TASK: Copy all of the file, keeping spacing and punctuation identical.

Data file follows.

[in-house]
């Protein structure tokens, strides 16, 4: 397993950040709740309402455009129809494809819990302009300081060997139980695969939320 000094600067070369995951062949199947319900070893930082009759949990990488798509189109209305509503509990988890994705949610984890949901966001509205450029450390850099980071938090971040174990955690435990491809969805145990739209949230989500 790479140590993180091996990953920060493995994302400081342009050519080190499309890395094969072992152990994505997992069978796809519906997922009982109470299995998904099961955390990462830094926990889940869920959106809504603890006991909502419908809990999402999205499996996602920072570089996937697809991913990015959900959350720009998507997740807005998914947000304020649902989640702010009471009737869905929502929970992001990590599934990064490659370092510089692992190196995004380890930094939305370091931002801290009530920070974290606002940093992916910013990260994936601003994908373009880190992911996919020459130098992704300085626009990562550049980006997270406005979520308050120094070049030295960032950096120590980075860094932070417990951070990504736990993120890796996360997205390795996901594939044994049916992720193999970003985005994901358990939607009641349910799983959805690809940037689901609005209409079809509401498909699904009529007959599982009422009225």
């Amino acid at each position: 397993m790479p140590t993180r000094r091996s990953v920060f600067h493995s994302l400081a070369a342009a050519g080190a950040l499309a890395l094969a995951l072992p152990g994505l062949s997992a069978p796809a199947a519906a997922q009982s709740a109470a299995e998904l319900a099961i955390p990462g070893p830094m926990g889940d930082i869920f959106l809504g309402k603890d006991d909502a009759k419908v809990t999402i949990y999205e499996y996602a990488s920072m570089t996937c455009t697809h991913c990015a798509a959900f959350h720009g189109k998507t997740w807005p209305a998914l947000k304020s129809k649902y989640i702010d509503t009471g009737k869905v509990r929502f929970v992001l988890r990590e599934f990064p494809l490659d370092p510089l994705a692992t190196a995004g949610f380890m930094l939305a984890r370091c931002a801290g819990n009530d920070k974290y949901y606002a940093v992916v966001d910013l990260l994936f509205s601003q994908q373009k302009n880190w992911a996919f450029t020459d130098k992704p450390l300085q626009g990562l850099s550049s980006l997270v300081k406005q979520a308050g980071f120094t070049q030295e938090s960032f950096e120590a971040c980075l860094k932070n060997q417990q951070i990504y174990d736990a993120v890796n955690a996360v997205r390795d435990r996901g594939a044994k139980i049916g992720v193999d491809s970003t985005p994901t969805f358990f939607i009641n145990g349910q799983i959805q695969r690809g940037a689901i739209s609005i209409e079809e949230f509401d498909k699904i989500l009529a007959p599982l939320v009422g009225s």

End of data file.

[in-house]
């Protein structure tokens, strides 16, 4: 397993950040709740309402455009129809494809819990302009300081060997139980695969939320 000094600067070369995951062949199947319900070893930082009759949990990488798509189109209305509503509990988890994705949610984890949901966001509205450029450390850099980071938090971040174990955690435990491809969805145990739209949230989500 790479140590993180091996990953920060493995994302400081342009050519080190499309890395094969072992152990994505997992069978796809519906997922009982109470299995998904099961955390990462830094926990889940869920959106809504603890006991909502419908809990999402999205499996996602920072570089996937697809991913990015959900959350720009998507997740807005998914947000304020649902989640702010009471009737869905929502929970992001990590599934990064490659370092510089692992190196995004380890930094939305370091931002801290009530920070974290606002940093992916910013990260994936601003994908373009880190992911996919020459130098992704300085626009990562550049980006997270406005979520308050120094070049030295960032950096120590980075860094932070417990951070990504736990993120890796996360997205390795996901594939044994049916992720193999970003985005994901358990939607009641349910799983959805690809940037689901609005209409079809509401498909699904009529007959599982009422009225």
């Amino acid at each position: 397993m790479p140590t993180r000094r091996s990953v920060f600067h493995s994302l400081a070369a342009a050519g080190a950040l499309a890395l094969a995951l072992p152990g994505l062949s997992a069978p796809a199947a519906a997922q009982s709740a109470a299995e998904l319900a099961i955390p990462g070893p830094m926990g889940d930082i869920f959106l809504g309402k603890d006991d909502a009759k419908v809990t999402i949990y999205e499996y996602a990488s920072m570089t996937c455009t697809h991913c990015a798509a959900f959350h720009g189109k998507t997740w807005p209305a998914l947000k304020s129809k649902y989640i702010d509503t009471g009737k869905v509990r929502f929970v992001l988890r990590e599934f990064p494809l490659d370092p510089l994705a692992t190196a995004g949610f380890m930094l939305a984890r370091c931002a801290g819990n009530d920070k974290y949901y606002a940093v992916v966001d910013l990260l994936f509205s601003q994908q373009k302009n880190w992911a996919f450029t020459d130098k992704p450390l300085q626009g990562l850099s550049s980006l997270v300081k406005q979520a308050g980071f120094t070049q030295e938090s960032f950096e120590a971040c980075l860094k932070n060997q417990q951070i990504y174990d736990a993120v890796n955690a996360v997205r390795d435990r996901g594939a044994k139980i049916g992720v193999d491809s970003t985005p994901t969805f358990f939607i009641n145990g349910q799983i959805q695969r690809g940037a689901i739209s609005i209409e079809e949230f509401d498909k699904i989500l009529a007959p599982l939320v009422g009225s």